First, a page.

On the surface, this does appear to be a pretty decent package. Research clearly shows that kids (in the aggregate) who score high on the resilience factor scale do better than kids (in the aggregate) who don’t. So it makes some sense to ensure that all kids have access to some of these great factors. So what’s the problem? Well, the last time I checked, identity is very much determined by the many ways in which an individual interacts with and contextualizes him or herself with precisely the kinds of factors promoted by the resilience enthusiasts. And respect for identity involves protecting the spaces in which individuals make decisions about their context and their interactions. When we impose the presence of pre-identified factors in the lives of children and youth (especially youth), we are encroaching on their unique identity formation journey. We are, in other words, setting up the lives of children and youth in such a way that our rhetoric of empowerment becomes negated by the resilience infrastructure put in place to promote their success. Whenever we do anything to actively promote success, it raises the question about who gets to determine what success looks like. And since the outcomes of resilience engineering almost always reflect the values and lifestyles of the mainstream, it seems that we have found yet another wonderful way of perpetuating the current social, political and economic status quo.
For these reasons, I believe that resilience theory, particularly in its more simplified applications, reflects an ultra-conservative approach to being with children and youth who are, by their very presence in our (the child and youth care practitioners) lives, exceptional. I have always thought that it is their exceptionality that feeds their resilience. Why then are we getting busy in so many service settings ruining this exceptionality in order to impose a resilience infrastructure that reflects not their identity, but an aggregate identity of kids deemed successful by those with a vested interest in protecting the status quo (meaning the vast majority of social service professionals, including front line and management, and probably including you and I)?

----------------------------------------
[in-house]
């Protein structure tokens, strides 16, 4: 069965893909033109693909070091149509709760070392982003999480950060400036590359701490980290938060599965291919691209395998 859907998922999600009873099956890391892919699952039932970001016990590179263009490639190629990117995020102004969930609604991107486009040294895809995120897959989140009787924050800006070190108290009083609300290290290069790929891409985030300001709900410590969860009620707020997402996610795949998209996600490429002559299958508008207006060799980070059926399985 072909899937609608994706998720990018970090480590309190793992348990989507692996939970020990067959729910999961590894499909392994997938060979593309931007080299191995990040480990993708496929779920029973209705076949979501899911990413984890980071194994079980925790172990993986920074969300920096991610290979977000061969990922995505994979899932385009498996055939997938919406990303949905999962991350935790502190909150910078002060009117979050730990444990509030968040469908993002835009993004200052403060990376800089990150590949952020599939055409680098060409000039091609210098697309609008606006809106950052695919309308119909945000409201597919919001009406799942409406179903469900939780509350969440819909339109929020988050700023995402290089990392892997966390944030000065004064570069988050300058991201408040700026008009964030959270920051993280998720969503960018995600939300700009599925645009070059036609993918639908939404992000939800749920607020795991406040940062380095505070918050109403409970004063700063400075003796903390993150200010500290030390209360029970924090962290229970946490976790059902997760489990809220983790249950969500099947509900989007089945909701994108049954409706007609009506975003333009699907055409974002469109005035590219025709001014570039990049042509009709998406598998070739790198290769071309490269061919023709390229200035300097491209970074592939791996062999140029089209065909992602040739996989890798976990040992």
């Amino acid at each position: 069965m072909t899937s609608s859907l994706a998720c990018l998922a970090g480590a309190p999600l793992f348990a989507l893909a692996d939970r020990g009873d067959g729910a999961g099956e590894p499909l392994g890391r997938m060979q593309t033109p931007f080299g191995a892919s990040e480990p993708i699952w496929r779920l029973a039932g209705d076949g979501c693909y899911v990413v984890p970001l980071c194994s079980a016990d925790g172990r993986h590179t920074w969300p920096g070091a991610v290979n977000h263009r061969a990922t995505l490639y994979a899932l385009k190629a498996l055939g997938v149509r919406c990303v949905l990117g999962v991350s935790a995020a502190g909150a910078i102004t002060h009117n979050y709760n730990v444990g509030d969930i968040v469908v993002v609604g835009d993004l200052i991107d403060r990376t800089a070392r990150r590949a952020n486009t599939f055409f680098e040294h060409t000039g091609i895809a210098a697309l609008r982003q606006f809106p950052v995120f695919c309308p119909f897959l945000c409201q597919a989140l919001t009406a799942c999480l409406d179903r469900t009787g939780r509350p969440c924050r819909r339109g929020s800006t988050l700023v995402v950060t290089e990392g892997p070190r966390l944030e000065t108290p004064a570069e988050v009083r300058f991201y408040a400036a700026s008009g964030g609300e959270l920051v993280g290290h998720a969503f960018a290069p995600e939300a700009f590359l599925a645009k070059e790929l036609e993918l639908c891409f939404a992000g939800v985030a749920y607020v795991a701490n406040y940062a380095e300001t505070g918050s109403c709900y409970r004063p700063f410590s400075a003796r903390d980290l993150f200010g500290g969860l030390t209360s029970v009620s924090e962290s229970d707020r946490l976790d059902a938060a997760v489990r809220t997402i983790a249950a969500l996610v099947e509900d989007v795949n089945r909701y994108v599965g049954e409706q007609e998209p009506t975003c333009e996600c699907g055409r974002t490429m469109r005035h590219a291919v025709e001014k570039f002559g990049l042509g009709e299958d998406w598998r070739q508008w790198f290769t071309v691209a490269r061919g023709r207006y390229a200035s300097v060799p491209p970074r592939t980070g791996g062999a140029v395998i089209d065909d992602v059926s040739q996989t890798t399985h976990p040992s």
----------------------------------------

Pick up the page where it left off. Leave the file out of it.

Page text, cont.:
The joke of the presenter at the International Conference led me into this direction. The joke is really about recognizing the exceptionality of the presenter’s own children. They are working on a sequel in which their father is labeled a hypocrite because he did not follow the commandments of resilience theory in raising his own children. Instead, I am going to guess that he did exactly what most of us try to do with our own children: we respond in the moment, in context, in relation to their journey of identity formation, which ideally, we don’t interfere with unless their safety or well being is acutely at risk.
At a much broader level, I worry very much about presenting our most exceptional children and youth with the very same foundation that gave rise to success in our world; if our war mongering, earth-punishing, anti-humanist violence is any indication, reproducing ourselves in our work with truly exceptional young people seems quite stupid. The children and youth we work with might be challenging, sometimes rude, often self-destructive; but they also are some of the few individuals not programmed to assimilate into the status quo.
I acknowledge, of course, that resilience theory really doesn’t seek to reproduce the status quo, and many articulations of resilience theory specifically seek to promote the free journey of identity formation in children and youth. The problem, as always, lies in the applications of this theory. This is why I prefer theory that does not lend itself to an easy translation to practice; I prefer theory that requires some imagination to bring to life, because at least then we can rest assured that the rules of engagement will be the outcome of a serious challenge to our self-perpetuating realities.